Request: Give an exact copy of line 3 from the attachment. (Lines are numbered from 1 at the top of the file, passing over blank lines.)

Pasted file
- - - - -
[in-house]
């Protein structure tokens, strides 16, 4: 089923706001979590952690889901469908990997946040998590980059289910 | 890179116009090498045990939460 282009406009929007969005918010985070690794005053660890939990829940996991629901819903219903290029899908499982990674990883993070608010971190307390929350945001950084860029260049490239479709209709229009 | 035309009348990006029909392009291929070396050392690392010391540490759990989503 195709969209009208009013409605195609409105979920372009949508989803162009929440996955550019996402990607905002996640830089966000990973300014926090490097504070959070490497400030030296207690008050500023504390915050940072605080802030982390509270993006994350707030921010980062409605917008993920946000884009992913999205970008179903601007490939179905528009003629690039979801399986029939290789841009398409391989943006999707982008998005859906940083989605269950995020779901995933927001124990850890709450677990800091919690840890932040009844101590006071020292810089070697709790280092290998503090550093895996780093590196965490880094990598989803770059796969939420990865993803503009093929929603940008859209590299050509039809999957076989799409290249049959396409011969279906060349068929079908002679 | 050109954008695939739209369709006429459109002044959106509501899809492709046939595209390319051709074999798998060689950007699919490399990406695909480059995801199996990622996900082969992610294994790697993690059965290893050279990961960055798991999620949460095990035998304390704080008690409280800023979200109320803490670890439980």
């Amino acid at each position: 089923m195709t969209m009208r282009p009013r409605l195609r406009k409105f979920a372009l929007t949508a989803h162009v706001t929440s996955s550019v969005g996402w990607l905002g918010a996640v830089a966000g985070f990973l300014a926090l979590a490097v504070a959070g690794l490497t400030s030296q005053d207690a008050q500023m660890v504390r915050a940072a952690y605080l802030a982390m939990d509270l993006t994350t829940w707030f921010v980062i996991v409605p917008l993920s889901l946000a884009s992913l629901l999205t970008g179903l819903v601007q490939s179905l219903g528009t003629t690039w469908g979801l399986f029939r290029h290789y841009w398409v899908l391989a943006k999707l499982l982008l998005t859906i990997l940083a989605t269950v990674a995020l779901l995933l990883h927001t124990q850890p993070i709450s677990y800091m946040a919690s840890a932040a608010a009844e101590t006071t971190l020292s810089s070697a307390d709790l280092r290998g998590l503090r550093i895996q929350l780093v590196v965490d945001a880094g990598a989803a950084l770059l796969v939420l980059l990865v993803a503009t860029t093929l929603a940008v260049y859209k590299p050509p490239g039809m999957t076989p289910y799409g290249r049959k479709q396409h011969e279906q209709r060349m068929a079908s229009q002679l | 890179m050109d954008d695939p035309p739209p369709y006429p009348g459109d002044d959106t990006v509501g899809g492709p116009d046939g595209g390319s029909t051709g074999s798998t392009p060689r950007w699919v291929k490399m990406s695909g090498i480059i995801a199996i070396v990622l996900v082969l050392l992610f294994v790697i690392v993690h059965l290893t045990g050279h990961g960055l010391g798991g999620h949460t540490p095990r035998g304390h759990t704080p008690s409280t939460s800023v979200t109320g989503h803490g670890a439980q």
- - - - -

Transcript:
């Amino acid at each position: 089923m195709t969209m009208r282009p009013r409605l195609r406009k409105f979920a372009l929007t949508a989803h162009v706001t929440s996955s550019v969005g996402w990607l905002g918010a996640v830089a966000g985070f990973l300014a926090l979590a490097v504070a959070g690794l490497t400030s030296q005053d207690a008050q500023m660890v504390r915050a940072a952690y605080l802030a982390m939990d509270l993006t994350t829940w707030f921010v980062i996991v409605p917008l993920s889901l946000a884009s992913l629901l999205t970008g179903l819903v601007q490939s179905l219903g528009t003629t690039w469908g979801l399986f029939r290029h290789y841009w398409v899908l391989a943006k999707l499982l982008l998005t859906i990997l940083a989605t269950v990674a995020l779901l995933l990883h927001t124990q850890p993070i709450s677990y800091m946040a919690s840890a932040a608010a009844e101590t006071t971190l020292s810089s070697a307390d709790l280092r290998g998590l503090r550093i895996q929350l780093v590196v965490d945001a880094g990598a989803a950084l770059l796969v939420l980059l990865v993803a503009t860029t093929l929603a940008v260049y859209k590299p050509p490239g039809m999957t076989p289910y799409g290249r049959k479709q396409h011969e279906q209709r060349m068929a079908s229009q002679l | 890179m050109d954008d695939p035309p739209p369709y006429p009348g459109d002044d959106t990006v509501g899809g492709p116009d046939g595209g390319s029909t051709g074999s798998t392009p060689r950007w699919v291929k490399m990406s695909g090498i480059i995801a199996i070396v990622l996900v082969l050392l992610f294994v790697i690392v993690h059965l290893t045990g050279h990961g960055l010391g798991g999620h949460t540490p095990r035998g304390h759990t704080p008690s409280t939460s800023v979200t109320g989503h803490g670890a439980q």